Johanneta Aymara, a sex worker, drew up this inventory of the brothel she managed because she was about to set out on a pilgrimage to the shrine of the Blessed Virgin Mary of Le Puy. Shortly before departure, pilgrims often left their goods in the power of a trusted friend or relative, using a legal contract known as a "comanda." Comanda contracts were most commonly used for commercial investments, but they could also serve the needs of pilgrims as well, since they gave the temporary holder the ability to manage the goods for a profit. Upon the return of the pilgrim, the trusted friend would then restore the goods to the owner. Johanneta shared her house and assets with her concubinous partner, Johannetus Raynaudi, described in the record as her "amicus." The management of the goods listed in this inventory, however, was assigned to their servant, Anthonius Soquini, possibly because Johannetus was intending to go on pilgrimage as well. As suggested by the number of beds (four), this inventory describes a working brothel. The presence of spits, other cooking implements, tablewares, and twenty-seven amphorae indicates that Johanneta offered good food to her clients. Noteworthy is a retable (an image or a shrine) depicting the Blessed Virgin Mary. The witness list consisted of two associates of Marseille's "sub-vicar," an officer who can be considered the city's chief-of-police. One expects that they were among Johanneta's trusted clients.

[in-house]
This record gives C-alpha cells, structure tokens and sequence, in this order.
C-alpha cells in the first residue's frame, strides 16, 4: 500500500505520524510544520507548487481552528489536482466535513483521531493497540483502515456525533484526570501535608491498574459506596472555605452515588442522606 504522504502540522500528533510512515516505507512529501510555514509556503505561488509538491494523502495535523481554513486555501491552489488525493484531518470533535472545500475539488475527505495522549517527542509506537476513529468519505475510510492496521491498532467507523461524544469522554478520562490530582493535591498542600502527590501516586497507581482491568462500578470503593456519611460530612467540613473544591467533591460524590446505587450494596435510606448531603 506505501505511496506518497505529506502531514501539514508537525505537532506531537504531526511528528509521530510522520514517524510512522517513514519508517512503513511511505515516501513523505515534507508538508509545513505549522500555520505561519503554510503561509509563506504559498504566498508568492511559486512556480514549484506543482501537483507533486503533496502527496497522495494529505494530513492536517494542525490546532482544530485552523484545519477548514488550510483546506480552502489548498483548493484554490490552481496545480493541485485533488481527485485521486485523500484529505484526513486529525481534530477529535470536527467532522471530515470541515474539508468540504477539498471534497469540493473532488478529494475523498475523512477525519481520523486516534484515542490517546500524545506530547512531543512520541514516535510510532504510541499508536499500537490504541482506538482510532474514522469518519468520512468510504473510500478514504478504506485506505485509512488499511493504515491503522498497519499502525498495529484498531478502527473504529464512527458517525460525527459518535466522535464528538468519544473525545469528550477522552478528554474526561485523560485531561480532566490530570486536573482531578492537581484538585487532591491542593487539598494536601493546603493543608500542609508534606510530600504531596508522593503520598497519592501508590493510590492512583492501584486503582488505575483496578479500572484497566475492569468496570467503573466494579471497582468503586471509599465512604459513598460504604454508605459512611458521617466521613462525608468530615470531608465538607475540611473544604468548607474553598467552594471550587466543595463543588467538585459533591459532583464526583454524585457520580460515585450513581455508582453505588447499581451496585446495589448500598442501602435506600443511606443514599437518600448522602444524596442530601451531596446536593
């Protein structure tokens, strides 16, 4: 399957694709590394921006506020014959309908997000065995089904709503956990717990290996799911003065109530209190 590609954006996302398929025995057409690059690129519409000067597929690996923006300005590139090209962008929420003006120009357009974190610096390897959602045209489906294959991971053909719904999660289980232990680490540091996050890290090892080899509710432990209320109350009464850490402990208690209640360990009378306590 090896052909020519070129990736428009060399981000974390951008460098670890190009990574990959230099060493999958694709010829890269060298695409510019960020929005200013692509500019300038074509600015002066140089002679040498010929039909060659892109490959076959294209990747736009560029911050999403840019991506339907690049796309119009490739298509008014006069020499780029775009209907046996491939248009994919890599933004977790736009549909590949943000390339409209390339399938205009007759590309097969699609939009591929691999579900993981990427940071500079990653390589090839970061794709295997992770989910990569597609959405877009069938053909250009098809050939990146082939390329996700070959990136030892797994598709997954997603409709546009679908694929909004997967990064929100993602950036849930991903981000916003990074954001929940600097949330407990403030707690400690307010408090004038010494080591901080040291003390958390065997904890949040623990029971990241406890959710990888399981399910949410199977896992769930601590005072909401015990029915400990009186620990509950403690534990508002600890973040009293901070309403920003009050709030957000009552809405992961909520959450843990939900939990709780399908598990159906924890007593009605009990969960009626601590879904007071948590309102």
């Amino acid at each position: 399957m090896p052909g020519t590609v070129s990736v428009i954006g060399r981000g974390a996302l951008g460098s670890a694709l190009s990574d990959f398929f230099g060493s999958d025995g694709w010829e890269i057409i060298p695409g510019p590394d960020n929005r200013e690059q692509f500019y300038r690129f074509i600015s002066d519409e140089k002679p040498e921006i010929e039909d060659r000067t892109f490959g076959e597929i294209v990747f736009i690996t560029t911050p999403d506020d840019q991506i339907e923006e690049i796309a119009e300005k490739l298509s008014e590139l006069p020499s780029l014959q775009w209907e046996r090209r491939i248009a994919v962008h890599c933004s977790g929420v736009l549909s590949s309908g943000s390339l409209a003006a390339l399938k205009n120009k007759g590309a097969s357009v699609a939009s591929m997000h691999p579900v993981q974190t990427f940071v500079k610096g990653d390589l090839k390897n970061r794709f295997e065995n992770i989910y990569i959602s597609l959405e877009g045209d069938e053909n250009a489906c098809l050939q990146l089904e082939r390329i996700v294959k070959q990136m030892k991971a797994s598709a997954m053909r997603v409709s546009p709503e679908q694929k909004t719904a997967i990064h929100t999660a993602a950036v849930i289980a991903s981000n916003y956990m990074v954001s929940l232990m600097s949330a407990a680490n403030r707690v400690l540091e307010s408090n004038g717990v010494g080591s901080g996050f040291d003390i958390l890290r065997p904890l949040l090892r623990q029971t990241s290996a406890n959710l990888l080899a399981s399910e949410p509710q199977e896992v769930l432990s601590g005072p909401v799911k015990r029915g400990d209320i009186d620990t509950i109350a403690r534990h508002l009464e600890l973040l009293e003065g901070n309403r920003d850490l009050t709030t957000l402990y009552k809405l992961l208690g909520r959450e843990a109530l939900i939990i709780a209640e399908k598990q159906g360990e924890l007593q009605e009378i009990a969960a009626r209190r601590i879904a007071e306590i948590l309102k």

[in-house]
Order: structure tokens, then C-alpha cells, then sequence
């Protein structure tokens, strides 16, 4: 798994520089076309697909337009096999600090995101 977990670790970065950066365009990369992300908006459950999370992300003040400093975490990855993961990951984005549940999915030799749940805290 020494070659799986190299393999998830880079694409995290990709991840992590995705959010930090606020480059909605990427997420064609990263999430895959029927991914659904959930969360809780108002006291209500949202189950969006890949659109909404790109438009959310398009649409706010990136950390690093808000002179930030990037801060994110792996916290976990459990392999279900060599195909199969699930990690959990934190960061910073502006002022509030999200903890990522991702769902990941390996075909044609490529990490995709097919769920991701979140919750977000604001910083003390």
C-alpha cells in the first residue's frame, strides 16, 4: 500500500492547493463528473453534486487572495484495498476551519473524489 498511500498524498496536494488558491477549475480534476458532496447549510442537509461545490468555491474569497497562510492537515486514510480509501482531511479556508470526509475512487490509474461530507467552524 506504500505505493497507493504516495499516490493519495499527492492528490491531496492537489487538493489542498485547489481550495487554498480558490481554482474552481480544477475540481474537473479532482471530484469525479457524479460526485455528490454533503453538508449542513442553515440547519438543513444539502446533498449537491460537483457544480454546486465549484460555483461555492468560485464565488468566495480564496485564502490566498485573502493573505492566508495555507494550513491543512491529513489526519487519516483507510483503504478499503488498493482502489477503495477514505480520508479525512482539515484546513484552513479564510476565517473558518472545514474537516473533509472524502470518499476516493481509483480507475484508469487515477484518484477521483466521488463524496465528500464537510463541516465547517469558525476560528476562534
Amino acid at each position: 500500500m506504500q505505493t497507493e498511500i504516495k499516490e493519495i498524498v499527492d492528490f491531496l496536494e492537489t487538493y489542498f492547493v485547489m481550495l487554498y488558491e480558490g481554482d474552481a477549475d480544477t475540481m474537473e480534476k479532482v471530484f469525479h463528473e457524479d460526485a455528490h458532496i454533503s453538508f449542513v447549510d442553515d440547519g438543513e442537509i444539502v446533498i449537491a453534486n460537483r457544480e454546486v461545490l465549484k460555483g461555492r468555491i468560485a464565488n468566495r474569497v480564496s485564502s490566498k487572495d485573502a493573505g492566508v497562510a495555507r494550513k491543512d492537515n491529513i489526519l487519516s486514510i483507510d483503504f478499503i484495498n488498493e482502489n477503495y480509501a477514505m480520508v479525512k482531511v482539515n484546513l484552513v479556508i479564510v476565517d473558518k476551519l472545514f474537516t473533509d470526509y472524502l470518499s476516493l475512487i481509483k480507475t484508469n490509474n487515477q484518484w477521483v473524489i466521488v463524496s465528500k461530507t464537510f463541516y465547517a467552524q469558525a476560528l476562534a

Edited by Daniel Lord Smail, with contributions by Susan McDonough.
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